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Distortions to current-voltage curves of CIGS cells with sputtered Zn(O,S) buffer layers




Song, Tao, author
Sites, James R., advisor
Wu, Mingzhong, committee member
Sampath, Walajabad, committee member

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Sputtered-deposited Zn(O,S) is an attractive alternative to CdS for Cu(In,Ga)Se2 (CIGS) thin-film solar cells' buffer layer. It has a higher band gap and thus allows greater blue photon collection to achieve higher photon current. The primary goal of the thesis is to investigate the effects of the secondary barrier at the buffer-absorber interface on the distortions to current-voltage (J-V) curves of sputtered-Zn(O,S)/CIGS solar cells. A straightforward photodiode model is employed in the numerical simulation to explain the physical mechanisms of the experimental J-V distortions including J-V crossover and red kink. It is shown that the secondary barrier is influenced by both the internal material properties, such as the conduction-band offset (CBO) and the doping density of Zn(O,S), and the external conditions, such as the light intensity and operating temperature. A key parameter for the sputter deposition of Zn(O,S) has been the oxygen fraction in the argon beam. It is found that the CBO varies with the oxygen fraction in the argon beam at a fixed temperature. With a greater CBO (∆EC > 0.3 eV), the resulting energy barrier limits the electron current flowing across the interface and thus leads to the J-V distortion. Two different ZnS targets, non-indium and indium-doped one, were used to deposit the Zn(O,S) buffer layer. At the same oxygen fraction in argon beam, a non-In-doped Zn(O,S) buffer with a smaller amount of doping forms a greater secondary barrier to limit the electron current due to the compensation of the Zn(O,S) buffer layer. In addition, the temperature-dependent J-V crossover can be explained by the temperature-dependent impact of the secondary barrier - at lower temperature in the dark, the maximum distortion-free barrier is reduced and results in a more serious current limitation, indicating a greater J-V crossover. It is also found that, under low-intensity illumination, there is a lower doping density of Zn(O,S) due to a smaller amount of photons with hν > Eg(Zn(O,S)) which can excite the buffer layer to release the trapped electrons from the deep-level defect state. The result is a greater secondary barrier to limit the electron current through the interface and shift the light J-V curve right towards the dark J-V curve at high bias (V > VOC) which reduces the J-V crossover. Finally, the quantitative comparison of J-V distortion between simulation and experiment is employed to examine the credibility of the secondary barrier theory.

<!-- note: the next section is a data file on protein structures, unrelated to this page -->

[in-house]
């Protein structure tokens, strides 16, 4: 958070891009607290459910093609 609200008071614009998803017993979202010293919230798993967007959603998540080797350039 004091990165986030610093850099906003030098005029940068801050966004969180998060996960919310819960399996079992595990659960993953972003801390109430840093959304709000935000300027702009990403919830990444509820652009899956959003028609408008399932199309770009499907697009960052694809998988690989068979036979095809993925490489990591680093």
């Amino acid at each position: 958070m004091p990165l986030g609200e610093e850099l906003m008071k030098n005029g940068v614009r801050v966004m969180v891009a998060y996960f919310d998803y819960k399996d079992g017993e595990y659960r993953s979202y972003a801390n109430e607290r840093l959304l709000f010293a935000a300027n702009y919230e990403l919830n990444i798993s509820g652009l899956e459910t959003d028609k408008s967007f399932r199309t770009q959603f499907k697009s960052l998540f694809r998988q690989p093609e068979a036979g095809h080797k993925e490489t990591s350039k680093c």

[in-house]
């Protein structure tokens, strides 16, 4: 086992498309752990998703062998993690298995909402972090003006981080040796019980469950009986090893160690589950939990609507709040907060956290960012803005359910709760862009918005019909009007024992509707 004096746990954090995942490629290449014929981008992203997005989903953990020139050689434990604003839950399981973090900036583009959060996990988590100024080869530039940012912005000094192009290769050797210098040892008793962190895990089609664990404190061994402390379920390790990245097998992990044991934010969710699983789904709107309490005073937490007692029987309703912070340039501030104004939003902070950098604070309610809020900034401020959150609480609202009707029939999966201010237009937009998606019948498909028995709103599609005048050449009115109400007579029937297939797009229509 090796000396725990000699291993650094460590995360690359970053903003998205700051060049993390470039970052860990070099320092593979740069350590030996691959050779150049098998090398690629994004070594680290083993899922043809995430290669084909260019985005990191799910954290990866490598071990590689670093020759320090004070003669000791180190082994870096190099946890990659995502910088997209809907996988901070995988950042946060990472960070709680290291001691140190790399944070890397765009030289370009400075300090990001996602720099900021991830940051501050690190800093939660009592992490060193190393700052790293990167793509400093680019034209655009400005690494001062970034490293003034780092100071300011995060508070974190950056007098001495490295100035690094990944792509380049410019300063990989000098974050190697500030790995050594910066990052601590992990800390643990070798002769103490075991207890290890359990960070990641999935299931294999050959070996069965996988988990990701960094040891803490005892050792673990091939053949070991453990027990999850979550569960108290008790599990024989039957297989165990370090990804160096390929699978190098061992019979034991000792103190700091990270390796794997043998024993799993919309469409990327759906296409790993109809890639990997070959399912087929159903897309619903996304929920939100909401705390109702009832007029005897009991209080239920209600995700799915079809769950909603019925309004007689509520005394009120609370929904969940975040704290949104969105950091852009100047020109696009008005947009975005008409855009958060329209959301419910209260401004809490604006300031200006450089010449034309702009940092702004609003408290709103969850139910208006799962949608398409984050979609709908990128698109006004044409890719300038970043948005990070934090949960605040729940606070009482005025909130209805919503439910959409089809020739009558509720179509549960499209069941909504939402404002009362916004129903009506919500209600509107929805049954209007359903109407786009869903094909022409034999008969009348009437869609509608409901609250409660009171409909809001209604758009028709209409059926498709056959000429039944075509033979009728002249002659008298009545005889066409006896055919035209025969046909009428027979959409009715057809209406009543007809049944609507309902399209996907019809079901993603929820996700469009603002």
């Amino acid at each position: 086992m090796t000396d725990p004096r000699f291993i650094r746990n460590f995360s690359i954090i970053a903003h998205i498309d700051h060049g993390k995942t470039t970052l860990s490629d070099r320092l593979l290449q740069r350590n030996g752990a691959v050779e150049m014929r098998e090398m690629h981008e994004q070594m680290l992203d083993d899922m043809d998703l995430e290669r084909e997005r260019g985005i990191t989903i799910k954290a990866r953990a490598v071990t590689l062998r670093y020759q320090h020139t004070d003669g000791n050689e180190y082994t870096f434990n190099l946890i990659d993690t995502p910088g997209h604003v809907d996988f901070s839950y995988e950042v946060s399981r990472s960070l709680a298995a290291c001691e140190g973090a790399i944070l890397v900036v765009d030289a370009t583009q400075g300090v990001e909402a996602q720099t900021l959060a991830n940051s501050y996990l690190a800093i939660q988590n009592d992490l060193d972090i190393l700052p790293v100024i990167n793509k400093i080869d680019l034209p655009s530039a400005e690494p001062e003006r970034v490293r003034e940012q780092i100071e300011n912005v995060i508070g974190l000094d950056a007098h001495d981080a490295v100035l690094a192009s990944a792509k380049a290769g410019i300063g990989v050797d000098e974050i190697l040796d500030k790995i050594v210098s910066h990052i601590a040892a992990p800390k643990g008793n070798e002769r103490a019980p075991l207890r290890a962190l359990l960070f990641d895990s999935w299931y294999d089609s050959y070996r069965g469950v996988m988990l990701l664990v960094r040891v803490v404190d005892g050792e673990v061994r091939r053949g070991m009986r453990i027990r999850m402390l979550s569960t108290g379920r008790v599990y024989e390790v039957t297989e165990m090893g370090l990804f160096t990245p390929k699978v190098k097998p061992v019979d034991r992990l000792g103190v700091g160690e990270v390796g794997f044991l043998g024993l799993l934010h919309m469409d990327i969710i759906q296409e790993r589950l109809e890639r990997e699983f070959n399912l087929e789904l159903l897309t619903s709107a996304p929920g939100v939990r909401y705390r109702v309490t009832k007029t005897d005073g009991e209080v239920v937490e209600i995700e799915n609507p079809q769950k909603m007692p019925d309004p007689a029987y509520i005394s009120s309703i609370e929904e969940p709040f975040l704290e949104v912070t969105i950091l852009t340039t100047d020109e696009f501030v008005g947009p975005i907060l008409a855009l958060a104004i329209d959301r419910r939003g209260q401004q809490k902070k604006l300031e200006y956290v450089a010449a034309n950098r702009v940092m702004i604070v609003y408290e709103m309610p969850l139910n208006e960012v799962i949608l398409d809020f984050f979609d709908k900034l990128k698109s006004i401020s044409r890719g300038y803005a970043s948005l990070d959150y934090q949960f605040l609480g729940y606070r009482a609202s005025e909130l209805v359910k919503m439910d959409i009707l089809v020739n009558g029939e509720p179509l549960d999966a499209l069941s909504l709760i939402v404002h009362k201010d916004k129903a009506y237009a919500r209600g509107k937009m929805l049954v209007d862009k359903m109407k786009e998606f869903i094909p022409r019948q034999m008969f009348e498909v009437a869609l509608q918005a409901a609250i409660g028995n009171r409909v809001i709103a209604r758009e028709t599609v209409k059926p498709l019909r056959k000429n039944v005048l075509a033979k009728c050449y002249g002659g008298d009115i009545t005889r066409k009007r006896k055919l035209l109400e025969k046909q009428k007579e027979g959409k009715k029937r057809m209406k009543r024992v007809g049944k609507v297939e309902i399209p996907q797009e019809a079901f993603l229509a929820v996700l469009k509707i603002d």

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solar cells
current-voltage distortion


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